At the time of James V's death in 1542, Lennox possessed a strong claim to the throne of Scotland should Mary Queen of Scots, then an infant, pass away without an heir. He was James V's second cousin once removed, being a great-grandson of Princess Mary, James II's daughter, through her daughter, Elizabeth Hamilton. However, the Earl of Arran, James Hamilton, was descended from a son of Princess Mary, as thus held the stronger claim. As a result, Lennox was bumped to third in line of succession.
He spent most of his youth in exile in England, but returned to assert his claims to the line of succession when James V died. In 1544 he married Margaret Douglas (1515-1578), half-sister of the previous King James V of Scotland. This significantly improved the claim to the Scottish throne of any of his progeny, and also introduced a claim to the English throne. Alas, his return to Scotland was short-lived; he supported Henry VIII's military efforts to secure a marriage between Mary Queen of Scots and his son Edward, Prince of Wales in the Rough Wooing. He fled once more to England with his wife.
Returned to Scotland upon Elizabeth I's urging during Mary Queen of Scots's marriage negotiations in 1564. He quickly took up his position as the most powerful lord in the Glasgow area and played a vital role in the turbulent years to come.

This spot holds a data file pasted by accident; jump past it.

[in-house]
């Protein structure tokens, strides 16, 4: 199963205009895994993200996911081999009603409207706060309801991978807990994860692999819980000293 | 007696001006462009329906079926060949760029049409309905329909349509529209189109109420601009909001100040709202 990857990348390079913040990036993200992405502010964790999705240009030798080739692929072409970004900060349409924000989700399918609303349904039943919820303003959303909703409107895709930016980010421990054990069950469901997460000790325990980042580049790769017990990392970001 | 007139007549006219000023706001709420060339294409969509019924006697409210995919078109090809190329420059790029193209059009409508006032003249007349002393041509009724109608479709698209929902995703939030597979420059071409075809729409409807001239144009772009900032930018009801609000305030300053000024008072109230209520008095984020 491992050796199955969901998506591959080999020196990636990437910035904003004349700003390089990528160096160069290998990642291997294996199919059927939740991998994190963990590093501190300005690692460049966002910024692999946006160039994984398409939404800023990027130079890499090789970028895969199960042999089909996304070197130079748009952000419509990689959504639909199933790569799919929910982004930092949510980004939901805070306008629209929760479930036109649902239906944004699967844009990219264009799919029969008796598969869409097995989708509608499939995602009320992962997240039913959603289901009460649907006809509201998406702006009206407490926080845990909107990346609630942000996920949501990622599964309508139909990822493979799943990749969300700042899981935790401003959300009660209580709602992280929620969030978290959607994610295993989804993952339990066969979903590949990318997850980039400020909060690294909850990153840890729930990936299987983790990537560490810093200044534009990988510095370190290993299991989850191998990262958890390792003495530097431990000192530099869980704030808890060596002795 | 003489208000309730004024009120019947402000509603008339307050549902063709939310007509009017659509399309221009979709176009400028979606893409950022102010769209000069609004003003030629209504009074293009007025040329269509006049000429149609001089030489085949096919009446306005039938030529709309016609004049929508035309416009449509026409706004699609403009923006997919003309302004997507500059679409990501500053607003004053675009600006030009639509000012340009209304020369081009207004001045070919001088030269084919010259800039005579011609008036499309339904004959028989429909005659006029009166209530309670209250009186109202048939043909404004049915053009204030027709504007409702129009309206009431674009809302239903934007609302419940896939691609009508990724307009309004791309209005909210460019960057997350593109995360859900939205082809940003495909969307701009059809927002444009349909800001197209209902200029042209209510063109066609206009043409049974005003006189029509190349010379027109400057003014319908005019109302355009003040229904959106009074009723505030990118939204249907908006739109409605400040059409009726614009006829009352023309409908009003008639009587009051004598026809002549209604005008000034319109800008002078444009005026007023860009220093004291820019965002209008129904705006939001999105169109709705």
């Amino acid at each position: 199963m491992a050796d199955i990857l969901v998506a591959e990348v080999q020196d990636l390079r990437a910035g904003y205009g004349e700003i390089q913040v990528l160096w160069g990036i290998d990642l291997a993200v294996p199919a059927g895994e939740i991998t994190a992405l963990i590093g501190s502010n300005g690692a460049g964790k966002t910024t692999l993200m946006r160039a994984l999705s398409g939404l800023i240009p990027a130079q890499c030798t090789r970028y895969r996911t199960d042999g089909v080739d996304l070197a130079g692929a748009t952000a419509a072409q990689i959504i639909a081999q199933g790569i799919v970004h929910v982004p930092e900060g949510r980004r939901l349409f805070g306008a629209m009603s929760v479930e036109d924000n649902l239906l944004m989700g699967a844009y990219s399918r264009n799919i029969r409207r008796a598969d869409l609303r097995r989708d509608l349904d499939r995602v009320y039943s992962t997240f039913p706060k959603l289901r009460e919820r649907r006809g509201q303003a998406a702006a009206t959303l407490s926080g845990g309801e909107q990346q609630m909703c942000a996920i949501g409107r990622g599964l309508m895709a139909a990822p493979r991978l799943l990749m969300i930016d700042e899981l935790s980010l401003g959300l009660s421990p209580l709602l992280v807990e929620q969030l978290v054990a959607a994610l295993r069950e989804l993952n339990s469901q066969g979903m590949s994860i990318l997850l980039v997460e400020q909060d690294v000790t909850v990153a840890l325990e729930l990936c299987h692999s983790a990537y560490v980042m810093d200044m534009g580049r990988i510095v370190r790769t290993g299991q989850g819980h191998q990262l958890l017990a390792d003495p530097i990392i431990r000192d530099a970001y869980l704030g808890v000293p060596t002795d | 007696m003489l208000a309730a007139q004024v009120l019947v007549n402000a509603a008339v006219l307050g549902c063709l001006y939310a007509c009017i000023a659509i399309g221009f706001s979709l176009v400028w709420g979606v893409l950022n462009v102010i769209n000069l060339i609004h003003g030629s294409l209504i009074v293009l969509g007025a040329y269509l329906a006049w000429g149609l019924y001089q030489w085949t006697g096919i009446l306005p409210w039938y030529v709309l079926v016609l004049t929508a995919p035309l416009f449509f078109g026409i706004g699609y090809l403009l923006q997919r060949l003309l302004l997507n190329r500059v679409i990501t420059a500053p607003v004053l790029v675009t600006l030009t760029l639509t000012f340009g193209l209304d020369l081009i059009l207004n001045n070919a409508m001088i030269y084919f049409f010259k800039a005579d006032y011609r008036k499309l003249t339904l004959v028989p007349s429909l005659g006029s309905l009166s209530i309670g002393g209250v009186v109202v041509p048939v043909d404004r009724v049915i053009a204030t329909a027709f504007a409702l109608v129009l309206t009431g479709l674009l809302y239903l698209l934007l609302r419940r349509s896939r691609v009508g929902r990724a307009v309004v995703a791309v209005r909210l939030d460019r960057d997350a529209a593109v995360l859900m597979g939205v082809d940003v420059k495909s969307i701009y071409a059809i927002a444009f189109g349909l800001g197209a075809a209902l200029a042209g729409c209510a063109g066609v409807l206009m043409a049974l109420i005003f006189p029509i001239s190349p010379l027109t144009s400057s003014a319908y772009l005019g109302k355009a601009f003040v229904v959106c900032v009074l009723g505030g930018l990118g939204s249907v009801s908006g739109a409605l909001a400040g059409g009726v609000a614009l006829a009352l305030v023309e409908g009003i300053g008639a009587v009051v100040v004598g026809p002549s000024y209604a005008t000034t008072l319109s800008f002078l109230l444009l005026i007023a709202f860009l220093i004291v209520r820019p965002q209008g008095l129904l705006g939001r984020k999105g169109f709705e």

Whether or not Elizabeth's intention was for Lennox's beautiful son, Lord Darnley, to capture Mary's heart (and eliminate the possibility of the Scottish Queen making a powerful marriage to a continental - or worse, Catholic - prince) is a matter of conjecture. In any event, Lennox was instrumental in the marriage of his son to Mary I of Scotland. Elizabeth reacted with disapproval of the marriage because Darnley, technically born in England and thus one of her subjects, had married without her permission. She then threw Lennox's wife into the Tower of London.
After Darnley's 1567 murder, Lennox became the most ardent pursuant of justice against the lords who had conspired in the murder. He also became the star witness against Mary, though her involvement in the murder, most certainly carried out by her then lover and later husband, Lord Bothwell, is controversial.